EHR incentive payments top $8B in October
Medicare and Medicaid electronic health record payments have surpassed $8 billion since its inception, with $8.36 billion paid out to 165,800 eligible physicians and hospitals in total program estimates through the end of October.
During October, CMS estimated that it paid Medicare eligible physicians and hospitals $435 million and Medicaid physicians and hospitals $210 million, for a total of $645 million, according to Robert Anthony, a specialist in CMS’ Office of eHealth Standards and Services. Hospitals accounted for $480 million.
“We are on par to do a pretty large number of payments in October. There are 400 hospitals so far, but that number may go up. We have every indication that it will go up in November too because that October-November period is when most hospitals are coming in and attesting,” he said at the Nov. 7 meeting of the federal advisory Health IT Policy Committee.
In September, the totals were $7.7 billion paid since the program’s start to 158,071 providers.
As of September, 22 percent, or 1 out of every 5 Medicare eligible providers, are meaningful users of EHRs, he said. Additionally, 1 out of every 4 Medicare and Medicaid eligible providers has made a financial commitment to an EHR, he said. And over 60 percent of eligible hospitals have received an EHR incentive payment for meaningful use.
In September, 20,010 Medicare and Medicaid physicians and hospitals registered to participate in the incentive program, with a total of 307,129 providers signed up for the program to date.
The September registration number for Medicare physicians was about double that of the summer months as providers signed up to get their three-month required period of meaningful use performance by the end of the year, while the number of hospitals is anticipated to increase significantly over the next couple of months, Anthony said.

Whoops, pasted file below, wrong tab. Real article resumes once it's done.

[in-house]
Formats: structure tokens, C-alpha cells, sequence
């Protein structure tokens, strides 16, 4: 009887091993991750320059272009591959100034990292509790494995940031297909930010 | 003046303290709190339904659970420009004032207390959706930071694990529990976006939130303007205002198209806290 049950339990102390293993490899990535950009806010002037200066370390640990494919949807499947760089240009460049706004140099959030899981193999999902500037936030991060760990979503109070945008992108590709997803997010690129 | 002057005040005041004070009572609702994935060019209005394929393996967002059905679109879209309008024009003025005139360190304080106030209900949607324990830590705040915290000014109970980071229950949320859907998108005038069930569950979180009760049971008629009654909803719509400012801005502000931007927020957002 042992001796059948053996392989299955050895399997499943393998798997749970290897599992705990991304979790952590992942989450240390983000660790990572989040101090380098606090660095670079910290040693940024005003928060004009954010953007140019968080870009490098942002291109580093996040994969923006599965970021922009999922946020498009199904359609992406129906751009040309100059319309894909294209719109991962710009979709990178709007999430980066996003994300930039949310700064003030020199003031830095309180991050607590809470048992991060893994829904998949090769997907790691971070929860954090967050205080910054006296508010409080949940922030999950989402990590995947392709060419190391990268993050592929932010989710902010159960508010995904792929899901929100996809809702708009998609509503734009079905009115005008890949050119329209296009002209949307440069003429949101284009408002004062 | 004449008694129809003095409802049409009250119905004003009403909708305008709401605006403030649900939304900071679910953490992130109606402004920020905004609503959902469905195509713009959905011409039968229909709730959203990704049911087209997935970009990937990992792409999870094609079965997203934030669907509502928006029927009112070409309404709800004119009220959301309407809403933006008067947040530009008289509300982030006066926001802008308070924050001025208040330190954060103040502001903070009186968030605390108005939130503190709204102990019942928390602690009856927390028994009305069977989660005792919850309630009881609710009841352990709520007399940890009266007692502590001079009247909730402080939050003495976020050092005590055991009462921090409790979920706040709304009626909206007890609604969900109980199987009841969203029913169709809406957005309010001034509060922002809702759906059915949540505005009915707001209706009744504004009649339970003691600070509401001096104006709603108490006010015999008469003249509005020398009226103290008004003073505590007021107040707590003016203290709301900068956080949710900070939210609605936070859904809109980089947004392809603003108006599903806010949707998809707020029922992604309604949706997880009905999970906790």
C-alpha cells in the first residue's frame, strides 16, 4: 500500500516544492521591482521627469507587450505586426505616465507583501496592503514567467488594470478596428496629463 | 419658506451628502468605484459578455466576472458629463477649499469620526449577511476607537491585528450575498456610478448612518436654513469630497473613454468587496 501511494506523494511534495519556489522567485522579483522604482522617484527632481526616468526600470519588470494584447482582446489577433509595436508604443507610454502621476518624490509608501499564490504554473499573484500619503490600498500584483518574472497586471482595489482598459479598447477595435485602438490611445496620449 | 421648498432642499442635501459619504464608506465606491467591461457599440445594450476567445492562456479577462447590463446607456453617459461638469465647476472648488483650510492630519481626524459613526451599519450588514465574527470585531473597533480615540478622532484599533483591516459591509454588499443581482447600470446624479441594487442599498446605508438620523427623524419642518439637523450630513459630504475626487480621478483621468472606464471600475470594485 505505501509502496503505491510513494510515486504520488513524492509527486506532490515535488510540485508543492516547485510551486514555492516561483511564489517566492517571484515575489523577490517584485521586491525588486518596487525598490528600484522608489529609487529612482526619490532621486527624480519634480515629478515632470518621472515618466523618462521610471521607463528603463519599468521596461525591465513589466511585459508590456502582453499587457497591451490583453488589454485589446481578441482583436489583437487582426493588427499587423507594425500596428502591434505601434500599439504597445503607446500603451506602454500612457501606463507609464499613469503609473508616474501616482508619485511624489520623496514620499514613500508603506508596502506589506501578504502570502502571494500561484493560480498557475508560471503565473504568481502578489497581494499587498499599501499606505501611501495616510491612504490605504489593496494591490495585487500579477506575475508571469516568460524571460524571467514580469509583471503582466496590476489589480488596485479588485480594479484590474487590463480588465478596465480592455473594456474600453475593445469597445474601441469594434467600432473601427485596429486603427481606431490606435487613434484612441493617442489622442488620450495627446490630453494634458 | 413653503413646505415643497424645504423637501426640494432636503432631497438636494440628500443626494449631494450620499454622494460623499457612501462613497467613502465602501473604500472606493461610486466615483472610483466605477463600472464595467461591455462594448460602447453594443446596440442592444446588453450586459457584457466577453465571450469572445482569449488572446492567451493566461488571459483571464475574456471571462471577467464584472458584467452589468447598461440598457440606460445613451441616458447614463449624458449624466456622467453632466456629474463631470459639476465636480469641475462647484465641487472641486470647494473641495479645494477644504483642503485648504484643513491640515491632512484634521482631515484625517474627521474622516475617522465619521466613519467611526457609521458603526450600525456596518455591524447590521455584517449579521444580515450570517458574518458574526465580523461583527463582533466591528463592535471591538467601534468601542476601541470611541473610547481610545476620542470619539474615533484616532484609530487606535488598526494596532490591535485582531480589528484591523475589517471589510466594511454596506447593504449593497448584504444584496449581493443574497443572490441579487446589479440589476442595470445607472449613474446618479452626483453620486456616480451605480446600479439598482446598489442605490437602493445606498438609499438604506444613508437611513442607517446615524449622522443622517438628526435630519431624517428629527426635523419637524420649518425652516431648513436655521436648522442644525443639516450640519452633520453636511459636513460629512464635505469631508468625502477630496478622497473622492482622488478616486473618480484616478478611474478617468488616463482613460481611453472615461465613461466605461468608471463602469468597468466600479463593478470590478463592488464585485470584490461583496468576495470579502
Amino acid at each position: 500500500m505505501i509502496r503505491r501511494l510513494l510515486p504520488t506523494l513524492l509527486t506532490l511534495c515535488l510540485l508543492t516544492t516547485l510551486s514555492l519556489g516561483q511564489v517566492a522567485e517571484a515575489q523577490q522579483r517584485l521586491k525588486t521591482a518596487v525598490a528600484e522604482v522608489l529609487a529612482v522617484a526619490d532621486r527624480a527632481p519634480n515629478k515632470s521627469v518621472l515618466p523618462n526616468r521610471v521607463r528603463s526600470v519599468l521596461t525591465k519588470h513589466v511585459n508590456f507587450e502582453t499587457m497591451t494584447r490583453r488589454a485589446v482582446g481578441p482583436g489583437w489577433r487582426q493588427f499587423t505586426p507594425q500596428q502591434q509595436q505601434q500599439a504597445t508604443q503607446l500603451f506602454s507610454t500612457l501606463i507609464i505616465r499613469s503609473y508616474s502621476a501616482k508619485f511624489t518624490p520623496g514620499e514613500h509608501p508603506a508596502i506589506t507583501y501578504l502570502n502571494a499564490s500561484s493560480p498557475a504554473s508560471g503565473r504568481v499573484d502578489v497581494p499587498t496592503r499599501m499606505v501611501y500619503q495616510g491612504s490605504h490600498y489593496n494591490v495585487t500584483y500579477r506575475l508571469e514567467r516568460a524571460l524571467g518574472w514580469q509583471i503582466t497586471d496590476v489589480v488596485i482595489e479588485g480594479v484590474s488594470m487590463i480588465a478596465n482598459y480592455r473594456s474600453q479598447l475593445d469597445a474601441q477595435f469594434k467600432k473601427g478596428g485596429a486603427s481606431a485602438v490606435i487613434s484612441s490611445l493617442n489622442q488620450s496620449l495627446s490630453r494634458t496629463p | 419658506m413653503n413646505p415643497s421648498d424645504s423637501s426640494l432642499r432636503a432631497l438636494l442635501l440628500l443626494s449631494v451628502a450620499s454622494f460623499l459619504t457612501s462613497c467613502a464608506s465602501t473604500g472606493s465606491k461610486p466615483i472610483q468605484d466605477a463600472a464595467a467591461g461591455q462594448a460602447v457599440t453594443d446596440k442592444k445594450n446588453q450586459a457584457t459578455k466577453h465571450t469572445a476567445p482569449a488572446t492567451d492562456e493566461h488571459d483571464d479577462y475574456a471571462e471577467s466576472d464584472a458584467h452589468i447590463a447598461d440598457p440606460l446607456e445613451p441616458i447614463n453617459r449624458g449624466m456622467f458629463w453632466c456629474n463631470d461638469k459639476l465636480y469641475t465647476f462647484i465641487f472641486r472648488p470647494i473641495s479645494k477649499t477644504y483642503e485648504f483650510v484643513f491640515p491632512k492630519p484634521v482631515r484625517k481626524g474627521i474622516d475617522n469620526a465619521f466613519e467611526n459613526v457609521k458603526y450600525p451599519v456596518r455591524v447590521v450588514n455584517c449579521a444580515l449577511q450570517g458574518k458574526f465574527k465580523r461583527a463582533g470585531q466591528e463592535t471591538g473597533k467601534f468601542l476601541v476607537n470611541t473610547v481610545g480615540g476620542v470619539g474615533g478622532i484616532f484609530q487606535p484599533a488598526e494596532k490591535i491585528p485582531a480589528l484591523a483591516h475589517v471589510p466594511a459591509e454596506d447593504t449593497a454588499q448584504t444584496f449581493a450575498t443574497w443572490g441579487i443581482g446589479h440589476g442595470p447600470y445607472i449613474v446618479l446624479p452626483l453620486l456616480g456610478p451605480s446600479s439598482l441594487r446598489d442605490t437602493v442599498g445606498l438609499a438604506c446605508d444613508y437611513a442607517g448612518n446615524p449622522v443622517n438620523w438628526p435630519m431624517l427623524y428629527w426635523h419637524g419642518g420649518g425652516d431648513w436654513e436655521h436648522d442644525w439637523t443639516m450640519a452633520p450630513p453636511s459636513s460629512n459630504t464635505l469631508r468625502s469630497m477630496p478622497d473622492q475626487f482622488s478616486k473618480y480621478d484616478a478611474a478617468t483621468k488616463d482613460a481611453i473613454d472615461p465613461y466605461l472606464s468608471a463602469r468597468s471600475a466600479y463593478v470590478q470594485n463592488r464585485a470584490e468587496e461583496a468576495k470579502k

Even as more physicians and hospitals participate, the attestation data show that the level of performance has not changed, with providers exceeding the required threshold of performance for recording objectives for problem list, medications list or medication-allergy list. Providers generally hold the same popular and least popular menu objectives for meaningful use, he said.
Besides the required measures, the most popular menu objectives to attest to are advance directives, drug formulary and clinical lab test results for hospitals; for physicians, it’s drug formulary, immunization registries and patient list. The least popular measure is the transitions of care summaries for both.
Providers are putting off at a high deferral rate executing transitions of care summaries while it is a menu item, Anthony noted.
“That will generate a fair amount of angst about how to tackle that once it becomes a core measure in stage 2. So with ONC we’re certainly thinking about how we can transition that for providers and make some educational resources available to make it easier to achieve,” he said.
In January or February, CMS will start analyzing the attestation data to compare the results of 2011 and 2012. “Hopefully, we’ll be able to talk about the first year of meaningful use and the EHR program versus 2012,” Anthony said.